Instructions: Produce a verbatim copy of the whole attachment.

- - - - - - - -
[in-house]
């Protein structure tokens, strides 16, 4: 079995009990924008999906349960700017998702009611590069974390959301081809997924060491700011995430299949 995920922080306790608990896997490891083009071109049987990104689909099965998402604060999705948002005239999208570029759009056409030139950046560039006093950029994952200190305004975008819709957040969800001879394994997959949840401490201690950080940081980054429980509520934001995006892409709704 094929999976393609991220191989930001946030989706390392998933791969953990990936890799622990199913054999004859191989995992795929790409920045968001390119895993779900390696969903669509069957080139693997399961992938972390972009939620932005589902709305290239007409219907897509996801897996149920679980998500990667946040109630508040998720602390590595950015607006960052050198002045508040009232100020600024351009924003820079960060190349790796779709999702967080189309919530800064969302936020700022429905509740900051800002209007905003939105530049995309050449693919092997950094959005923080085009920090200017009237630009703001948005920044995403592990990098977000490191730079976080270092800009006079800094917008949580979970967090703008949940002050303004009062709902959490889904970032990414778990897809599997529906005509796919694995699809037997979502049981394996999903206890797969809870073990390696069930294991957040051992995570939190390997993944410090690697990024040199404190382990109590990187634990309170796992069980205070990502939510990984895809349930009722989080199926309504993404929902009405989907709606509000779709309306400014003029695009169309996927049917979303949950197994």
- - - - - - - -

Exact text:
[in-house]
């Protein structure tokens, strides 16, 4: 079995009990924008999906349960700017998702009611590069974390959301081809997924060491700011995430299949 995920922080306790608990896997490891083009071109049987990104689909099965998402604060999705948002005239999208570029759009056409030139950046560039006093950029994952200190305004975008819709957040969800001879394994997959949840401490201690950080940081980054429980509520934001995006892409709704 094929999976393609991220191989930001946030989706390392998933791969953990990936890799622990199913054999004859191989995992795929790409920045968001390119895993779900390696969903669509069957080139693997399961992938972390972009939620932005589902709305290239007409219907897509996801897996149920679980998500990667946040109630508040998720602390590595950015607006960052050198002045508040009232100020600024351009924003820079960060190349790796779709999702967080189309919530800064969302936020700022429905509740900051800002209007905003939105530049995309050449693919092997950094959005923080085009920090200017009237630009703001948005920044995403592990990098977000490191730079976080270092800009006079800094917008949580979970967090703008949940002050303004009062709902959490889904970032990414778990897809599997529906005509796919694995699809037997979502049981394996999903206890797969809870073990390696069930294991957040051992995570939190390997993944410090690697990024040199404190382990109590990187634990309170796992069980205070990502939510990984895809349930009722989080199926309504993404929902009405989907709606509000779709309306400014003029695009169309996927049917979303949950197994």